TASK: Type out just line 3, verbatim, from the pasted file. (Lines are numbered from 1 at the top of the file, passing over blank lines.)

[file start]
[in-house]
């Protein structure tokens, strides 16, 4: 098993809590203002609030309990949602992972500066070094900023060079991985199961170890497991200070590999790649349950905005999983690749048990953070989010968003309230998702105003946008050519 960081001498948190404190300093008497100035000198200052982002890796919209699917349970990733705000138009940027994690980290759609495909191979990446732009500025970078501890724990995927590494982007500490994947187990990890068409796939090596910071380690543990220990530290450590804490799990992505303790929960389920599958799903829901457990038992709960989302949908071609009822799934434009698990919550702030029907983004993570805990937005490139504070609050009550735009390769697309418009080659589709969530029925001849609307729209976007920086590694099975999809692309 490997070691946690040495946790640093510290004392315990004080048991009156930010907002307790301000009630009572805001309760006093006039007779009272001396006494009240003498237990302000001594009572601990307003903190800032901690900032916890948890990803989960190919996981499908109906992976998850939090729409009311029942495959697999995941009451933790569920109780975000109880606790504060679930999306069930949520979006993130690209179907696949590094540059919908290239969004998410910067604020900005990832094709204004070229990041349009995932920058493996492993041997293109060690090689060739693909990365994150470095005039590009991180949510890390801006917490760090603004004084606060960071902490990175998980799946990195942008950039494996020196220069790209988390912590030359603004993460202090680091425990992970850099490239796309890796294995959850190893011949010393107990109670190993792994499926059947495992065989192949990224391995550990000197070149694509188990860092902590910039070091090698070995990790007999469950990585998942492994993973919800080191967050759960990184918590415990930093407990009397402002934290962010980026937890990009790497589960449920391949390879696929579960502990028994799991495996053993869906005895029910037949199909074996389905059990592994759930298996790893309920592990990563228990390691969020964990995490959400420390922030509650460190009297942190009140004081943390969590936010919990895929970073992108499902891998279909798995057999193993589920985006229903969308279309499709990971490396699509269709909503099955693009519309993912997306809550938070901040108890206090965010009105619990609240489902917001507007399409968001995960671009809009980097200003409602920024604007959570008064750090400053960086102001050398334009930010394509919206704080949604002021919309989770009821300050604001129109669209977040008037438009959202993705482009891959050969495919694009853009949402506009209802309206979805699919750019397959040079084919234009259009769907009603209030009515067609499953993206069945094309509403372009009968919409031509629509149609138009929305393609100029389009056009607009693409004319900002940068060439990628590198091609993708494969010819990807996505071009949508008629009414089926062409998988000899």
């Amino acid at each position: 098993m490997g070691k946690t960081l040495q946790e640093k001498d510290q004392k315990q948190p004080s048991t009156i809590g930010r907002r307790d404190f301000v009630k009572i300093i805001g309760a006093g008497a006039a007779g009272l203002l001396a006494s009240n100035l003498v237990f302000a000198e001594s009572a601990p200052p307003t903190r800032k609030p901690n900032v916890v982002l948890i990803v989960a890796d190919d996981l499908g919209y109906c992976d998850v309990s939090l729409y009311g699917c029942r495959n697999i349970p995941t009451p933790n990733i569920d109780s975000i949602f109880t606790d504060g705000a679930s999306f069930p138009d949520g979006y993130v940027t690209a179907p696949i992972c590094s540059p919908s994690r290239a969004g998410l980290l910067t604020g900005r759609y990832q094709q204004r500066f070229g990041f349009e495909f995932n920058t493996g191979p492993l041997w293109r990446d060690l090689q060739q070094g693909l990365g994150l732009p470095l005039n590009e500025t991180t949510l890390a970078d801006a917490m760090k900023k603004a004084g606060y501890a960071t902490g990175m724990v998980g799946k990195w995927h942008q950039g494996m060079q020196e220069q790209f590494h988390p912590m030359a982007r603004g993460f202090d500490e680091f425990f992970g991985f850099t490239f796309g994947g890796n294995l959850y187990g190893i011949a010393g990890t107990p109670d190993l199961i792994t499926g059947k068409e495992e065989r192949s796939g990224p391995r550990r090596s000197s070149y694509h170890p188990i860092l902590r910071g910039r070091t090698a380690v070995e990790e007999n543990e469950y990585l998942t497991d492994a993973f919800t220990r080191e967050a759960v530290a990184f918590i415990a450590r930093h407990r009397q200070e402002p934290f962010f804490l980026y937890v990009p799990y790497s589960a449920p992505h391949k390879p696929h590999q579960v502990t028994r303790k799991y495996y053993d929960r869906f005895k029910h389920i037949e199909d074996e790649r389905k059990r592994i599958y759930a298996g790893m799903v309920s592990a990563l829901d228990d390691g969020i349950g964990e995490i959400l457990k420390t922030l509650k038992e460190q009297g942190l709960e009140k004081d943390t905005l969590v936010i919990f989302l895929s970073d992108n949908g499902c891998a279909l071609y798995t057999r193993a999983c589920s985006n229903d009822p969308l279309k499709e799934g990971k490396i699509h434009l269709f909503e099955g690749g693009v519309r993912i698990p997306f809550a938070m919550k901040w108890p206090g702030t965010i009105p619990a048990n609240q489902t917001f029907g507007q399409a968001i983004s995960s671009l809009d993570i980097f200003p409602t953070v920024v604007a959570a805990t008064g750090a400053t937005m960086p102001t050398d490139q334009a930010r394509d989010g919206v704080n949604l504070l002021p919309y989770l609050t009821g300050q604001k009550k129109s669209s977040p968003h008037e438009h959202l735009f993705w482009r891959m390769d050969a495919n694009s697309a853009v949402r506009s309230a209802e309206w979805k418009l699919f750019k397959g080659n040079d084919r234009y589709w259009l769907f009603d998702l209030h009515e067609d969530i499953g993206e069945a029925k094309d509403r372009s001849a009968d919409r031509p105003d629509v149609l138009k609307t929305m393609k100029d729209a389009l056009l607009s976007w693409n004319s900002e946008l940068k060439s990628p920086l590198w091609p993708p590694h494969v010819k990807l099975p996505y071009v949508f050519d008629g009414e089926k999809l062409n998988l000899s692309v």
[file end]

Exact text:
């Amino acid at each position: 098993m490997g070691k946690t960081l040495q946790e640093k001498d510290q004392k315990q948190p004080s048991t009156i809590g930010r907002r307790d404190f301000v009630k009572i300093i805001g309760a006093g008497a006039a007779g009272l203002l001396a006494s009240n100035l003498v237990f302000a000198e001594s009572a601990p200052p307003t903190r800032k609030p901690n900032v916890v982002l948890i990803v989960a890796d190919d996981l499908g919209y109906c992976d998850v309990s939090l729409y009311g699917c029942r495959n697999i349970p995941t009451p933790n990733i569920d109780s975000i949602f109880t606790d504060g705000a679930s999306f069930p138009d949520g979006y993130v940027t690209a179907p696949i992972c590094s540059p919908s994690r290239a969004g998410l980290l910067t604020g900005r759609y990832q094709q204004r500066f070229g990041f349009e495909f995932n920058t493996g191979p492993l041997w293109r990446d060690l090689q060739q070094g693909l990365g994150l732009p470095l005039n590009e500025t991180t949510l890390a970078d801006a917490m760090k900023k603004a004084g606060y501890a960071t902490g990175m724990v998980g799946k990195w995927h942008q950039g494996m060079q020196e220069q790209f590494h988390p912590m030359a982007r603004g993460f202090d500490e680091f425990f992970g991985f850099t490239f796309g994947g890796n294995l959850y187990g190893i011949a010393g990890t107990p109670d190993l199961i792994t499926g059947k068409e495992e065989r192949s796939g990224p391995r550990r090596s000197s070149y694509h170890p188990i860092l902590r910071g910039r070091t090698a380690v070995e990790e007999n543990e469950y990585l998942t497991d492994a993973f919800t220990r080191e967050a759960v530290a990184f918590i415990a450590r930093h407990r009397q200070e402002p934290f962010f804490l980026y937890v990009p799990y790497s589960a449920p992505h391949k390879p696929h590999q579960v502990t028994r303790k799991y495996y053993d929960r869906f005895k029910h389920i037949e199909d074996e790649r389905k059990r592994i599958y759930a298996g790893m799903v309920s592990a990563l829901d228990d390691g969020i349950g964990e995490i959400l457990k420390t922030l509650k038992e460190q009297g942190l709960e009140k004081d943390t905005l969590v936010i919990f989302l895929s970073d992108n949908g499902c891998a279909l071609y798995t057999r193993a999983c589920s985006n229903d009822p969308l279309k499709e799934g990971k490396i699509h434009l269709f909503e099955g690749g693009v519309r993912i698990p997306f809550a938070m919550k901040w108890p206090g702030t965010i009105p619990a048990n609240q489902t917001f029907g507007q399409a968001i983004s995960s671009l809009d993570i980097f200003p409602t953070v920024v604007a959570a805990t008064g750090a400053t937005m960086p102001t050398d490139q334009a930010r394509d989010g919206v704080n949604l504070l002021p919309y989770l609050t009821g300050q604001k009550k129109s669209s977040p968003h008037e438009h959202l735009f993705w482009r891959m390769d050969a495919n694009s697309a853009v949402r506009s309230a209802e309206w979805k418009l699919f750019k397959g080659n040079d084919r234009y589709w259009l769907f009603d998702l209030h009515e067609d969530i499953g993206e069945a029925k094309d509403r372009s001849a009968d919409r031509p105003d629509v149609l138009k609307t929305m393609k100029d729209a389009l056009l607009s976007w693409n004319s900002e946008l940068k060439s990628p920086l590198w091609p993708p590694h494969v010819k990807l099975p996505y071009v949508f050519d008629g009414e089926k999809l062409n998988l000899s692309v």